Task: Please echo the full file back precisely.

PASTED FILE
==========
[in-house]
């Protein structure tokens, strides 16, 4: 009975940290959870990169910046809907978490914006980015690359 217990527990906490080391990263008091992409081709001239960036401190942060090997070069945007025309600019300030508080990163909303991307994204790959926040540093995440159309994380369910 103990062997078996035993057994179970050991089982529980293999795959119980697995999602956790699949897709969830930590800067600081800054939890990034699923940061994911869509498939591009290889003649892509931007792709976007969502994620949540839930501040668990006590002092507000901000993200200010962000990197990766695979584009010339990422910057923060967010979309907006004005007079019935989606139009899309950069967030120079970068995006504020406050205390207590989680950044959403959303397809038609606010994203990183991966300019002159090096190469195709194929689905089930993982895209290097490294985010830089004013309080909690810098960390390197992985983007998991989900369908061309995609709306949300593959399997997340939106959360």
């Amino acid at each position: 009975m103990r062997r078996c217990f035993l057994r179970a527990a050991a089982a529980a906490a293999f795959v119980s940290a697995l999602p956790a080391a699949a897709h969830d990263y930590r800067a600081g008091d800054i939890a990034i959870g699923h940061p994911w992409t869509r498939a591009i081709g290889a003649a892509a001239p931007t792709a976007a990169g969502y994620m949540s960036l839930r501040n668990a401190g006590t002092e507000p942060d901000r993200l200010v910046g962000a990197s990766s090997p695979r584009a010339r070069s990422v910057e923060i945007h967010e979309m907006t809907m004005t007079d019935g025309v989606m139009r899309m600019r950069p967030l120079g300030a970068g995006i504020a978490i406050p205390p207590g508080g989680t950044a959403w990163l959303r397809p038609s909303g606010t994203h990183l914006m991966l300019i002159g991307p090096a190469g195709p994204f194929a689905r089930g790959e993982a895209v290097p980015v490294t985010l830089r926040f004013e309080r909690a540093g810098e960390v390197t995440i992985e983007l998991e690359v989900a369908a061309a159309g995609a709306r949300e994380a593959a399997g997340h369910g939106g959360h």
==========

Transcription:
[in-house]
């Protein structure tokens, strides 16, 4: 009975940290959870990169910046809907978490914006980015690359 217990527990906490080391990263008091992409081709001239960036401190942060090997070069945007025309600019300030508080990163909303991307994204790959926040540093995440159309994380369910 103990062997078996035993057994179970050991089982529980293999795959119980697995999602956790699949897709969830930590800067600081800054939890990034699923940061994911869509498939591009290889003649892509931007792709976007969502994620949540839930501040668990006590002092507000901000993200200010962000990197990766695979584009010339990422910057923060967010979309907006004005007079019935989606139009899309950069967030120079970068995006504020406050205390207590989680950044959403959303397809038609606010994203990183991966300019002159090096190469195709194929689905089930993982895209290097490294985010830089004013309080909690810098960390390197992985983007998991989900369908061309995609709306949300593959399997997340939106959360």
């Amino acid at each position: 009975m103990r062997r078996c217990f035993l057994r179970a527990a050991a089982a529980a906490a293999f795959v119980s940290a697995l999602p956790a080391a699949a897709h969830d990263y930590r800067a600081g008091d800054i939890a990034i959870g699923h940061p994911w992409t869509r498939a591009i081709g290889a003649a892509a001239p931007t792709a976007a990169g969502y994620m949540s960036l839930r501040n668990a401190g006590t002092e507000p942060d901000r993200l200010v910046g962000a990197s990766s090997p695979r584009a010339r070069s990422v910057e923060i945007h967010e979309m907006t809907m004005t007079d019935g025309v989606m139009r899309m600019r950069p967030l120079g300030a970068g995006i504020a978490i406050p205390p207590g508080g989680t950044a959403w990163l959303r397809p038609s909303g606010t994203h990183l914006m991966l300019i002159g991307p090096a190469g195709p994204f194929a689905r089930g790959e993982a895209v290097p980015v490294t985010l830089r926040f004013e309080r909690a540093g810098e960390v390197t995440i992985e983007l998991e690359v989900a369908a061309a159309g995609a709306r949300e994380a593959a399997g997340h369910g939106g959360h």